Why Should the Banking and Finance Sector opt for Mediation?

Litigation is famously known for being expensive and lengthy. With attitudes towards mediation slowly shifting, we get in touch with Anthony Trace QC from 4 Pump Court, who shares more on why mediation, especially for those in the banking and finance sector, is reaping benefits.

He states: “If anyone has not yet seen for themselves the benefits of mediation, then I would urge that the mediation process is tried with an open mind and a desire to settle. Doubters will, I am sure, be pleasantly surprised!”

It is often a much quicker process to get to mediation with many fewer documents

When should those in the banking and finance sector opt for mediation, as opposed to arbitration or litigation?

In my view, those in the banking and finance sector should seriously consider opting for mediation, as opposed to arbitration or litigation, for four reasons: first, mediation is not a combative procedure such that a deal is more likely to be achieved; secondly, mediation does not lead to a decision by a third party (i.e. a Judge or an Arbitrator) who may impose a resolution of the dispute that neither side likes; thirdly, using mediation is likely to result in a friendlier resolution of the dispute such that, if the parties wish to continue in a trading relationship, it may be much easier for that to occur; fourthly, the chances of an outcome that is swift are more likely in a mediation – on average some 86% of mediations settle on the day or shortly thereafter and it is often a much quicker process to get to mediation with many fewer documents (normally, a core bundle only with short Position Statements produced in advance of the mediation).

What common challenges are you presented with when facilitating an agreement between parties in the banking and finance sector? How do you overcome such challenges?

Common challenges presented when facilitating an agreement between participants from the banking and finance sector in a mediation are client confidentiality and disclosure of sensitive documents. For example, a dispute may raise issues that one party to the dispute says should be examined with a view to other deals, or so far as other clients are concerned. I find that the best way to deal with such matters is to raise them with the participants in the mediation in advance, so that any relevant approvals can be obtained.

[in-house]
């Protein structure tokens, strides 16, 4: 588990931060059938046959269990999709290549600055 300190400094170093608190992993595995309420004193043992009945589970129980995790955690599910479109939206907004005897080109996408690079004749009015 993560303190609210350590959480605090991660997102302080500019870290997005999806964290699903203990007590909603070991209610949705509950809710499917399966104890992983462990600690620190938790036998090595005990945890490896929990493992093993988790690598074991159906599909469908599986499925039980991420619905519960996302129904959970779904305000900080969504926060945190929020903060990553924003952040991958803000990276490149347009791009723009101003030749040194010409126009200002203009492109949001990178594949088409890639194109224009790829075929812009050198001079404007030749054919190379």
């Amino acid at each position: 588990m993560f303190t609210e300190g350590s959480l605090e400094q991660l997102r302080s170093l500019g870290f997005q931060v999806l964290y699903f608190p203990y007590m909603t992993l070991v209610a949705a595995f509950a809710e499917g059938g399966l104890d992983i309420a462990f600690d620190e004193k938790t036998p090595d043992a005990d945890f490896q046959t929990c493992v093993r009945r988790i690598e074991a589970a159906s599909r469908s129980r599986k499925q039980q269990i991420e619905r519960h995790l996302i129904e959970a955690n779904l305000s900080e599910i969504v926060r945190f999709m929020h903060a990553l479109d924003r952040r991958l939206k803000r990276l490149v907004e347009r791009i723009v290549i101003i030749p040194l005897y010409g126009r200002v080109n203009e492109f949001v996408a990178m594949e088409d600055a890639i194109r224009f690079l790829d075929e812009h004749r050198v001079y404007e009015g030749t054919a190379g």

Attitudes towards mediation have also changed amongst those traditionally resolving disputes such as the Judiciary

How have notions towards mediation changed over your years of practice? What else are you predicting for the future in this field?

Notions towards mediation have changed radically. Mediations used to be treated with great caution by parties to a dispute, partly I think because the process was not completely understood, and its benefits were not fully appreciated. Those notions have changed markedly in the minds of the parties to a dispute.

Attitudes towards mediation have also changed amongst those traditionally resolving disputes such as the Judiciary: there is a growing consensus among such people that parties should be encouraged to mediate if at all possible.

Moreover, from the above, as you work along several jurisdictions, would you say mediation is globally accepted, or is there still a way to go?

Looking at matters globally, there are some jurisdictions which are not as accepting of the mediation process as in the UK, but attitudes are changing rapidly.

 

Anthony Trace QC
4 Pump Court, Temple, London, EC4Y 7AN
Tel: +44 207 842 5555  |  Web: www.4pumpcourt.com

 

 

Anthony Trace QC graduated from Cambridge with a First in Law in 1980. He was called to the Bar in 1981 and appointed a Queen’s Counsel at the young age of 39. During his 35-year career as a litigator he led in many of the most high-profile cases in the UK and International courts, including acting for Berezovsky, in the Lehman Brothers Administration and in the Beijing Olympics ticket fraud proceedings. His litigation skills and extensive knowledge of litigation are matters that he brings to his mediation practice at 4 Pump Court. Anthony is recommended as a Mediator in Global Legal Experts 2018. He is accredited by CEDR, is a Civil Mediation Council Registered Mediator and on the CEDR Consumer Panel. Anthony was voted “Commercial Mediator of the Year – England” in the CorporateLiveWire Global Awards 2018 and is recommended by Advisory Excellence for Commercial Mediation in England.

For appointments of Anthony as a Mediator, contact Carolyn McCombe: cmccombe@4pumpcourt.com

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